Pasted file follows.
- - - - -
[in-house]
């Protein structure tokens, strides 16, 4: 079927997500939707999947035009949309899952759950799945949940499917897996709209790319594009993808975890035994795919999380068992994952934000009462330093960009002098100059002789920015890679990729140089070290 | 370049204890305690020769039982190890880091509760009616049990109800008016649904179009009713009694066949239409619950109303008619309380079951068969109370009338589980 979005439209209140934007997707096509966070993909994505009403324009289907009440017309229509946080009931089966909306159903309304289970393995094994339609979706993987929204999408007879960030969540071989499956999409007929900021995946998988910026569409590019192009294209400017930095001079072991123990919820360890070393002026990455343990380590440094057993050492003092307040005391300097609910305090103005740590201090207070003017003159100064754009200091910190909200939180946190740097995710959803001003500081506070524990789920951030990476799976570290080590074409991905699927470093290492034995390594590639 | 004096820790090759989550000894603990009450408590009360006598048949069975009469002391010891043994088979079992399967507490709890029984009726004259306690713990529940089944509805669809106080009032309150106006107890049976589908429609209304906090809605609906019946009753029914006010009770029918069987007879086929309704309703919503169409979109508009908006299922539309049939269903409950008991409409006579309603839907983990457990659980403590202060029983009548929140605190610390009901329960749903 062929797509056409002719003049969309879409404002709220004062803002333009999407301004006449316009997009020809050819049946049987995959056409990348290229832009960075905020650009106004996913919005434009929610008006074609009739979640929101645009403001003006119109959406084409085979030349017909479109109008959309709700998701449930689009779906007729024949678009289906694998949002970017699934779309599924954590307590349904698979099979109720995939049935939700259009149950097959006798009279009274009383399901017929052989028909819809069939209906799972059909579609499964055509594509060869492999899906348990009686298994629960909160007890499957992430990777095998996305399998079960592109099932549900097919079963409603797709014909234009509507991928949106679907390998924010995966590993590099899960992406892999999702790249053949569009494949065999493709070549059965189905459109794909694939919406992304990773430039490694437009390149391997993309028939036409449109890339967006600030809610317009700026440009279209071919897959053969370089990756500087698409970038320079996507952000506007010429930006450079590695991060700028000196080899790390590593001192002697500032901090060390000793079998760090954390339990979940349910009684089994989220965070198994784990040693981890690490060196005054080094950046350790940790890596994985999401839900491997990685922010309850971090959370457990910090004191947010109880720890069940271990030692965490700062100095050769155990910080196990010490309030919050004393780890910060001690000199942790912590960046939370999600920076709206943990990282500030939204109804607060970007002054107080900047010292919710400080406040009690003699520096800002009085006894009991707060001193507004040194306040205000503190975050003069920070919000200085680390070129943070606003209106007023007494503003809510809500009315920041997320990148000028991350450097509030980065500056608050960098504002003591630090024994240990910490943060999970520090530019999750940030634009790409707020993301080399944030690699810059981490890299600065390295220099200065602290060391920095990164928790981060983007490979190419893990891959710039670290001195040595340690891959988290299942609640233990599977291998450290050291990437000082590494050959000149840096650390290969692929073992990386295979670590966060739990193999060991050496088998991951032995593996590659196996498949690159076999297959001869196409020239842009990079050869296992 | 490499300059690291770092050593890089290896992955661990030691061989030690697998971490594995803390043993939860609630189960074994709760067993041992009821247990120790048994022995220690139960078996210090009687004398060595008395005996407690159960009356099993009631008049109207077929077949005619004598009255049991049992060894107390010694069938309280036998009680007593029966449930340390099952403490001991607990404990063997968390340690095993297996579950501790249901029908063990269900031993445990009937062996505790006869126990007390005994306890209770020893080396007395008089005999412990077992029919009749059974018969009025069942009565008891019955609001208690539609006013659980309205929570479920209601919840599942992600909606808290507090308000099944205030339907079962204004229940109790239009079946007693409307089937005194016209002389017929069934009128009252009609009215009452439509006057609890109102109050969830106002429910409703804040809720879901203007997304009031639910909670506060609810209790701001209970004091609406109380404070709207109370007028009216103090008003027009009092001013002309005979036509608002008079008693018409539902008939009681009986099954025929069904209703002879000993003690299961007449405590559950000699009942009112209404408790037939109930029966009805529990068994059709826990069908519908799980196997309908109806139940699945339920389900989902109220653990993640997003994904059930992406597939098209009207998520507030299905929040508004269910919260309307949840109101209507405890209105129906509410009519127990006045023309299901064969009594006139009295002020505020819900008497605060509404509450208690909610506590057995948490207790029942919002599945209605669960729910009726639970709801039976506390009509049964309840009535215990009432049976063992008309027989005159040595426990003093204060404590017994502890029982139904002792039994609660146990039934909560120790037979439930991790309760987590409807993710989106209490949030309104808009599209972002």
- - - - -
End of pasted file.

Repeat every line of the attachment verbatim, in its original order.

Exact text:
[in-house]
């Protein structure tokens, strides 16, 4: 079927997500939707999947035009949309899952759950799945949940499917897996709209790319594009993808975890035994795919999380068992994952934000009462330093960009002098100059002789920015890679990729140089070290 | 370049204890305690020769039982190890880091509760009616049990109800008016649904179009009713009694066949239409619950109303008619309380079951068969109370009338589980 979005439209209140934007997707096509966070993909994505009403324009289907009440017309229509946080009931089966909306159903309304289970393995094994339609979706993987929204999408007879960030969540071989499956999409007929900021995946998988910026569409590019192009294209400017930095001079072991123990919820360890070393002026990455343990380590440094057993050492003092307040005391300097609910305090103005740590201090207070003017003159100064754009200091910190909200939180946190740097995710959803001003500081506070524990789920951030990476799976570290080590074409991905699927470093290492034995390594590639 | 004096820790090759989550000894603990009450408590009360006598048949069975009469002391010891043994088979079992399967507490709890029984009726004259306690713990529940089944509805669809106080009032309150106006107890049976589908429609209304906090809605609906019946009753029914006010009770029918069987007879086929309704309703919503169409979109508009908006299922539309049939269903409950008991409409006579309603839907983990457990659980403590202060029983009548929140605190610390009901329960749903 062929797509056409002719003049969309879409404002709220004062803002333009999407301004006449316009997009020809050819049946049987995959056409990348290229832009960075905020650009106004996913919005434009929610008006074609009739979640929101645009403001003006119109959406084409085979030349017909479109109008959309709700998701449930689009779906007729024949678009289906694998949002970017699934779309599924954590307590349904698979099979109720995939049935939700259009149950097959006798009279009274009383399901017929052989028909819809069939209906799972059909579609499964055509594509060869492999899906348990009686298994629960909160007890499957992430990777095998996305399998079960592109099932549900097919079963409603797709014909234009509507991928949106679907390998924010995966590993590099899960992406892999999702790249053949569009494949065999493709070549059965189905459109794909694939919406992304990773430039490694437009390149391997993309028939036409449109890339967006600030809610317009700026440009279209071919897959053969370089990756500087698409970038320079996507952000506007010429930006450079590695991060700028000196080899790390590593001192002697500032901090060390000793079998760090954390339990979940349910009684089994989220965070198994784990040693981890690490060196005054080094950046350790940790890596994985999401839900491997990685922010309850971090959370457990910090004191947010109880720890069940271990030692965490700062100095050769155990910080196990010490309030919050004393780890910060001690000199942790912590960046939370999600920076709206943990990282500030939204109804607060970007002054107080900047010292919710400080406040009690003699520096800002009085006894009991707060001193507004040194306040205000503190975050003069920070919000200085680390070129943070606003209106007023007494503003809510809500009315920041997320990148000028991350450097509030980065500056608050960098504002003591630090024994240990910490943060999970520090530019999750940030634009790409707020993301080399944030690699810059981490890299600065390295220099200065602290060391920095990164928790981060983007490979190419893990891959710039670290001195040595340690891959988290299942609640233990599977291998450290050291990437000082590494050959000149840096650390290969692929073992990386295979670590966060739990193999060991050496088998991951032995593996590659196996498949690159076999297959001869196409020239842009990079050869296992 | 490499300059690291770092050593890089290896992955661990030691061989030690697998971490594995803390043993939860609630189960074994709760067993041992009821247990120790048994022995220690139960078996210090009687004398060595008395005996407690159960009356099993009631008049109207077929077949005619004598009255049991049992060894107390010694069938309280036998009680007593029966449930340390099952403490001991607990404990063997968390340690095993297996579950501790249901029908063990269900031993445990009937062996505790006869126990007390005994306890209770020893080396007395008089005999412990077992029919009749059974018969009025069942009565008891019955609001208690539609006013659980309205929570479920209601919840599942992600909606808290507090308000099944205030339907079962204004229940109790239009079946007693409307089937005194016209002389017929069934009128009252009609009215009452439509006057609890109102109050969830106002429910409703804040809720879901203007997304009031639910909670506060609810209790701001209970004091609406109380404070709207109370007028009216103090008003027009009092001013002309005979036509608002008079008693018409539902008939009681009986099954025929069904209703002879000993003690299961007449405590559950000699009942009112209404408790037939109930029966009805529990068994059709826990069908519908799980196997309908109806139940699945339920389900989902109220653990993640997003994904059930992406597939098209009207998520507030299905929040508004269910919260309307949840109101209507405890209105129906509410009519127990006045023309299901064969009594006139009295002020505020819900008497605060509404509450208690909610506590057995948490207790029942919002599945209605669960729910009726639970709801039976506390009509049964309840009535215990009432049976063992008309027989005159040595426990003093204060404590017994502890029982139904002792039994609660146990039934909560120790037979439930991790309760987590409807993710989106209490949030309104808009599209972002």